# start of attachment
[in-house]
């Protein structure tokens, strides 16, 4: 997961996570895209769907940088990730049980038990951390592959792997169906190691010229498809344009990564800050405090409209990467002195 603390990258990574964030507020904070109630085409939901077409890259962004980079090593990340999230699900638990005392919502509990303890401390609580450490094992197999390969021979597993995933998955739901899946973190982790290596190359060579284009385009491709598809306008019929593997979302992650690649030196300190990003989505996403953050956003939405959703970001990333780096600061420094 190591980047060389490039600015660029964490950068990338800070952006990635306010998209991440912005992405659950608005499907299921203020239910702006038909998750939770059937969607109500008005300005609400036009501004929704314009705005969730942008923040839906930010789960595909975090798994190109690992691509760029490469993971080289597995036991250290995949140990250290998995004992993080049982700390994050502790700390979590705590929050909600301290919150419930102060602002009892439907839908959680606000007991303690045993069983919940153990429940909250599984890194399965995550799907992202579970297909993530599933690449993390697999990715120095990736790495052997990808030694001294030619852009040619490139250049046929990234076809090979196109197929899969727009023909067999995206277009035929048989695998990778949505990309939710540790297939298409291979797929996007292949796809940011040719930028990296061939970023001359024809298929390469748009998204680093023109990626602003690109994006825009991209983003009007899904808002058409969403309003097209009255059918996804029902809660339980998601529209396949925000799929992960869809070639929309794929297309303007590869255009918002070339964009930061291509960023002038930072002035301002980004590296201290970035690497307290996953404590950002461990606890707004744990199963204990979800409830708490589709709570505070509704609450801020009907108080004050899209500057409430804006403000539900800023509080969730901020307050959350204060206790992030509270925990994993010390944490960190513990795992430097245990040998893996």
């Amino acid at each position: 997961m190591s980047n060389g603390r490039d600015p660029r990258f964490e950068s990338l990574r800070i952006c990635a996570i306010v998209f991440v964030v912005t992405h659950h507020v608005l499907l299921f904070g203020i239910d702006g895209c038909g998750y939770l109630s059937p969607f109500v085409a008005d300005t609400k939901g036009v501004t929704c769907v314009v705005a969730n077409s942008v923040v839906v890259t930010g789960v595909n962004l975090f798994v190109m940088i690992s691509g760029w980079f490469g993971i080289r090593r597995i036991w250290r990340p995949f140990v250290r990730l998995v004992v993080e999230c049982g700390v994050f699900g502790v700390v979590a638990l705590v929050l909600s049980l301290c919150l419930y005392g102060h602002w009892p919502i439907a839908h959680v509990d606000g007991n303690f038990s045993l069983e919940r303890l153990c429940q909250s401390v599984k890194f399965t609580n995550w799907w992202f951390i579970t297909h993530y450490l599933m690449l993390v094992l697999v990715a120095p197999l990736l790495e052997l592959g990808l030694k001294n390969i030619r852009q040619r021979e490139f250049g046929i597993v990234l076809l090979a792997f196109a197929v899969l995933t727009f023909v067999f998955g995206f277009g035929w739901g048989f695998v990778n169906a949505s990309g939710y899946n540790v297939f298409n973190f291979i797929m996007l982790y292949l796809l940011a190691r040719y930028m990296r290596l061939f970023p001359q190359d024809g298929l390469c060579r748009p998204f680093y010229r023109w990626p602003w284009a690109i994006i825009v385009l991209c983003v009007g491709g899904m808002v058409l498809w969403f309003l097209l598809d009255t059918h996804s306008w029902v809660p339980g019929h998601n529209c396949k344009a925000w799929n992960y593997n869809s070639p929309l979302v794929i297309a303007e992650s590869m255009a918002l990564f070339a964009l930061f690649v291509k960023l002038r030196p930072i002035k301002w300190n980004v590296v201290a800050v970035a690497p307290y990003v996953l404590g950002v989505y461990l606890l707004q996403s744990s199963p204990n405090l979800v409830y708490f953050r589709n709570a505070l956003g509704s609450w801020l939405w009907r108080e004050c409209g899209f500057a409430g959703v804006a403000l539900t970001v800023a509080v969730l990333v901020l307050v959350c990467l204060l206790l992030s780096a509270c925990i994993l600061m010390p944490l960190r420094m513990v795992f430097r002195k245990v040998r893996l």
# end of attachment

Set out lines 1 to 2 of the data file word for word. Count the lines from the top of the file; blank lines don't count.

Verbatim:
[in-house]
């Protein structure tokens, strides 16, 4: 997961996570895209769907940088990730049980038990951390592959792997169906190691010229498809344009990564800050405090409209990467002195 603390990258990574964030507020904070109630085409939901077409890259962004980079090593990340999230699900638990005392919502509990303890401390609580450490094992197999390969021979597993995933998955739901899946973190982790290596190359060579284009385009491709598809306008019929593997979302992650690649030196300190990003989505996403953050956003939405959703970001990333780096600061420094 190591980047060389490039600015660029964490950068990338800070952006990635306010998209991440912005992405659950608005499907299921203020239910702006038909998750939770059937969607109500008005300005609400036009501004929704314009705005969730942008923040839906930010789960595909975090798994190109690992691509760029490469993971080289597995036991250290995949140990250290998995004992993080049982700390994050502790700390979590705590929050909600301290919150419930102060602002009892439907839908959680606000007991303690045993069983919940153990429940909250599984890194399965995550799907992202579970297909993530599933690449993390697999990715120095990736790495052997990808030694001294030619852009040619490139250049046929990234076809090979196109197929899969727009023909067999995206277009035929048989695998990778949505990309939710540790297939298409291979797929996007292949796809940011040719930028990296061939970023001359024809298929390469748009998204680093023109990626602003690109994006825009991209983003009007899904808002058409969403309003097209009255059918996804029902809660339980998601529209396949925000799929992960869809070639929309794929297309303007590869255009918002070339964009930061291509960023002038930072002035301002980004590296201290970035690497307290996953404590950002461990606890707004744990199963204990979800409830708490589709709570505070509704609450801020009907108080004050899209500057409430804006403000539900800023509080969730901020307050959350204060206790992030509270925990994993010390944490960190513990795992430097245990040998893996």